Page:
A young man worked as a clerk in a bank and earned a very good salary. But in the opinions of his fellow clerks, he seemed to be very stingy and miserly. He even stinted himself in his own manner of living. He boarded in inexpensive lodgings and dressed in an economical way, which seemed to be quite unnecessary for one who had his kind of income. He avoided all social expenditures in which his friends freely indulged.
But the truth about him was that he had an only sister, who lived hundreds of miles away. She was an invalid, who was entirely dependent upon her brother for everything – for they were both orphans. This was the secret of his “stinginess” and “miserliness” which his friends condemned; he was supporting his dear sister. He denied luxuries to himself so that he might send delicacies and comforts to her.
If his fellow clerks had known all the facts, they would have honored his faithfulness and not called it stingy. They misjudged him because they did not know all his story.
Life is full of illustrations of the same mistake in judging. We have a tendency to blame or condemn others when we only have partial knowledge of the situation. Thus, we are constantly doing injustice to others. Too often, we form our opinions after hearing only one side. We judge from what others have told us, and sometimes from mere gossip or outward appearances. We condemn without knowing all the facts. Indeed, human nature seems to have a quality that is most un-Christlike, which is eager to seize upon the smallest reasons for condemning or criticizing others. And very often, things that seem to be wrong in others – if only we knew all the circumstances – would appear to be most trivial matters, or even truly good and beautiful things!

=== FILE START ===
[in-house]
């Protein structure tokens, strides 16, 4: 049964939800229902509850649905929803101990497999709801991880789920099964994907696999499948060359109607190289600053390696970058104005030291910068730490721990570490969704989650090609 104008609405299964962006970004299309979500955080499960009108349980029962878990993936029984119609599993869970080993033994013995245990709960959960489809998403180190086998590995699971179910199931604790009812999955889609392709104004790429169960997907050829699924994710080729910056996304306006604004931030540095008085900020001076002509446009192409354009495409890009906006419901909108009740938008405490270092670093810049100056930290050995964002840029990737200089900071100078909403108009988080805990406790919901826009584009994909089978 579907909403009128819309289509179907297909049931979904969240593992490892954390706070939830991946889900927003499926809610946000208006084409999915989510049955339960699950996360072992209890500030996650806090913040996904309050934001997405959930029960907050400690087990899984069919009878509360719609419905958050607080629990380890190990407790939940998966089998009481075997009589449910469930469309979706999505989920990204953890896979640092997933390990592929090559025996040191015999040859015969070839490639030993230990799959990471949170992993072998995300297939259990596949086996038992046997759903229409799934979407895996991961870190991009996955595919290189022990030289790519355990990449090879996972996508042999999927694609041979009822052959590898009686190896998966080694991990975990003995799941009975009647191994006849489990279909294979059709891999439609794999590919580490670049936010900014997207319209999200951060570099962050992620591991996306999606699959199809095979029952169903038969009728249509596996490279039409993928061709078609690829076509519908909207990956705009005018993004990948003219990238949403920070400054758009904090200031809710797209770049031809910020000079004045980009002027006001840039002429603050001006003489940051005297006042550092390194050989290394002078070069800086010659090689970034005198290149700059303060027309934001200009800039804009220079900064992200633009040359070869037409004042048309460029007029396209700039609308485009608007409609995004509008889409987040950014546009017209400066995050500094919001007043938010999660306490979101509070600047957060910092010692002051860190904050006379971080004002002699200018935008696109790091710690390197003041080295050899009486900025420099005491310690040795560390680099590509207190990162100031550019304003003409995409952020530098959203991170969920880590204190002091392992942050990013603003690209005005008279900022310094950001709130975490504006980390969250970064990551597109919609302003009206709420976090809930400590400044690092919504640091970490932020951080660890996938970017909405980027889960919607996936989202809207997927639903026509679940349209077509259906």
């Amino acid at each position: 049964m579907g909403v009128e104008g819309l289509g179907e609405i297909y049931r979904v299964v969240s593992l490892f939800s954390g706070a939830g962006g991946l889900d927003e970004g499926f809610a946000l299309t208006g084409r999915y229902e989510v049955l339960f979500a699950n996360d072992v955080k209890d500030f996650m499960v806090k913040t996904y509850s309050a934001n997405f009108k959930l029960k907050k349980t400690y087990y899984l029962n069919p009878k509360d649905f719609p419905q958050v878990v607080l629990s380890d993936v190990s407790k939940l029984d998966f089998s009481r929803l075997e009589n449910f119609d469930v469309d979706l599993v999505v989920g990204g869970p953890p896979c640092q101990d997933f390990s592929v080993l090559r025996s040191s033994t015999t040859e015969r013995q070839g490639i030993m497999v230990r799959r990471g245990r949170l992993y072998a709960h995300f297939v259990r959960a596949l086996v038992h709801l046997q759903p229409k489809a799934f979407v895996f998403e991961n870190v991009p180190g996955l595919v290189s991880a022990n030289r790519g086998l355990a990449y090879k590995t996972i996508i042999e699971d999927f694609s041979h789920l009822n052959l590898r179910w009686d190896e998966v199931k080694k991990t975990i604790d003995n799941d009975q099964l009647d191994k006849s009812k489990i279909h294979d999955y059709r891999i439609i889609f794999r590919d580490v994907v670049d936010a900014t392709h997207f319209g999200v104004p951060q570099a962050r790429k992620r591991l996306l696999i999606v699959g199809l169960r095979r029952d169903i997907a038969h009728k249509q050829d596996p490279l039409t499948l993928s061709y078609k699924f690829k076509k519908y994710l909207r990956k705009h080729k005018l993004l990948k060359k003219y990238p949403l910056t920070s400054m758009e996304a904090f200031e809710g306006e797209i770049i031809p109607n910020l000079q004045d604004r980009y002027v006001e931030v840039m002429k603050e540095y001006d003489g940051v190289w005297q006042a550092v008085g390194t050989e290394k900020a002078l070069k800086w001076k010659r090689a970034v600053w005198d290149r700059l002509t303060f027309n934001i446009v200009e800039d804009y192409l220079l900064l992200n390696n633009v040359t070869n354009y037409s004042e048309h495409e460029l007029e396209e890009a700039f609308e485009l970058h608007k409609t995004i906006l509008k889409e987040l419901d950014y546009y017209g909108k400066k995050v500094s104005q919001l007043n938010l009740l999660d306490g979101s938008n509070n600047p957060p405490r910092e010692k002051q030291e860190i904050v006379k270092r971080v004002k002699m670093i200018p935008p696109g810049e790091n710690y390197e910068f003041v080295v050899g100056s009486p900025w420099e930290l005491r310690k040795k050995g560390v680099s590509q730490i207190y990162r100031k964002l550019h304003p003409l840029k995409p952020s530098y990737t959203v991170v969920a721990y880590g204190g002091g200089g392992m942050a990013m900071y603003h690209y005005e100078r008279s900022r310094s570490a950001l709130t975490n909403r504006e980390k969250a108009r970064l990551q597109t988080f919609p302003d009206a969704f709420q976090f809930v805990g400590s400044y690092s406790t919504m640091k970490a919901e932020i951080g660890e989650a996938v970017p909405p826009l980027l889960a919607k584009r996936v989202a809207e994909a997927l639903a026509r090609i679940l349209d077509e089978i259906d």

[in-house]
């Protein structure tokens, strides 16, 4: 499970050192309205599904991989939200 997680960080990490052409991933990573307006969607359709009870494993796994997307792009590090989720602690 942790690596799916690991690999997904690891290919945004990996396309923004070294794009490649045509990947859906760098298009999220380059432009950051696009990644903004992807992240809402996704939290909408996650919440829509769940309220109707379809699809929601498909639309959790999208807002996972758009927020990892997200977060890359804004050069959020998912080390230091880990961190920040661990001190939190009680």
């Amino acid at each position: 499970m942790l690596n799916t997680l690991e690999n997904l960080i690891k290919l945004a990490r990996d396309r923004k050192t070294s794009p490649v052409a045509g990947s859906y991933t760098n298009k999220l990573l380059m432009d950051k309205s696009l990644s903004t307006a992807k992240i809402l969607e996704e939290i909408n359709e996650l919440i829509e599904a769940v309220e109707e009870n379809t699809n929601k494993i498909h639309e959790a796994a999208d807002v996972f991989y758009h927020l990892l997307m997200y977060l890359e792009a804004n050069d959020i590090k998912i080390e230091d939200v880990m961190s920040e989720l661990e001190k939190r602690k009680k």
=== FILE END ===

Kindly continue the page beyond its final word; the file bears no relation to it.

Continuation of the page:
Have you ever formed a mistaken opinion about something that appeared to be negative in someone, only to find out later that your perceptions were entirely wrong? Pray for grace to imitate Christ by finding every reason for praising our brothers and sisters, instead of condemning them based on outward appearances.
Please don’t hesitate to share your thoughts on this article! Feel free to leave your reflections and ask your questions in the Comments section below.
God bless you and your family, this day and always.
All for the King’s glory,
photo by Towfiqu Barbhuiya on Unsplash
This post is another installment of Miller’s Monday Musings, a weekly series that is published every Monday on our website. The series features selected writings that have been adapted from the works of James Russell Miller (1840-1912), a much-beloved Christian author and pastor who is well-remembered for his practical thoughts on Christian home and family life. Learn more about this weekly series by clicking here.